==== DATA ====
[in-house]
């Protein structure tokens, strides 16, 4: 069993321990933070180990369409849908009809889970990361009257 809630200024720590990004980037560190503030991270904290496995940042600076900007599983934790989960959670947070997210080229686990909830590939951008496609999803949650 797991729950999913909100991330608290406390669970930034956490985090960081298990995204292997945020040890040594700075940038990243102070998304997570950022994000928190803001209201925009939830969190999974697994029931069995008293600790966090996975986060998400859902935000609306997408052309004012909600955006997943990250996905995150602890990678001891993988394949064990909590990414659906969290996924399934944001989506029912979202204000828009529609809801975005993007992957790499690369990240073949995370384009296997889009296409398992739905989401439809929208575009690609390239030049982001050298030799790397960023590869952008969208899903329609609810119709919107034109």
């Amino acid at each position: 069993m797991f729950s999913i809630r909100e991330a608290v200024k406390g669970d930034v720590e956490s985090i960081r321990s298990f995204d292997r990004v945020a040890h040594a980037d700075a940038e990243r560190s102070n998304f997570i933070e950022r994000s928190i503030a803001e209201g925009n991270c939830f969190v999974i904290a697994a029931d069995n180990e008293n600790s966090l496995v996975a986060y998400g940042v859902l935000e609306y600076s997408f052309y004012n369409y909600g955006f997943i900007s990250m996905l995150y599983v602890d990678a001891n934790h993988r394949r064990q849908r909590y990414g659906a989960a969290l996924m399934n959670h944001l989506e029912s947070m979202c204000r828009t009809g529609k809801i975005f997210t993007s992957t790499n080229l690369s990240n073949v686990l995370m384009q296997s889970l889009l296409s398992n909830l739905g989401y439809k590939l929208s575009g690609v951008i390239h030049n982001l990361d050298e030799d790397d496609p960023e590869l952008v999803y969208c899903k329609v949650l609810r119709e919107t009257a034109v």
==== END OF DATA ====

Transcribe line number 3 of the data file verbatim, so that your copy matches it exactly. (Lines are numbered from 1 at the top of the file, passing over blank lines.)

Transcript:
């Amino acid at each position: 069993m797991f729950s999913i809630r909100e991330a608290v200024k406390g669970d930034v720590e956490s985090i960081r321990s298990f995204d292997r990004v945020a040890h040594a980037d700075a940038e990243r560190s102070n998304f997570i933070e950022r994000s928190i503030a803001e209201g925009n991270c939830f969190v999974i904290a697994a029931d069995n180990e008293n600790s966090l496995v996975a986060y998400g940042v859902l935000e609306y600076s997408f052309y004012n369409y909600g955006f997943i900007s990250m996905l995150y599983v602890d990678a001891n934790h993988r394949r064990q849908r909590y990414g659906a989960a969290l996924m399934n959670h944001l989506e029912s947070m979202c204000r828009t009809g529609k809801i975005f997210t993007s992957t790499n080229l690369s990240n073949v686990l995370m384009q296997s889970l889009l296409s398992n909830l739905g989401y439809k590939l929208s575009g690609v951008i390239h030049n982001l990361d050298e030799d790397d496609p960023e590869l952008v999803y969208c899903k329609v949650l609810r119709e919107t009257a034109v």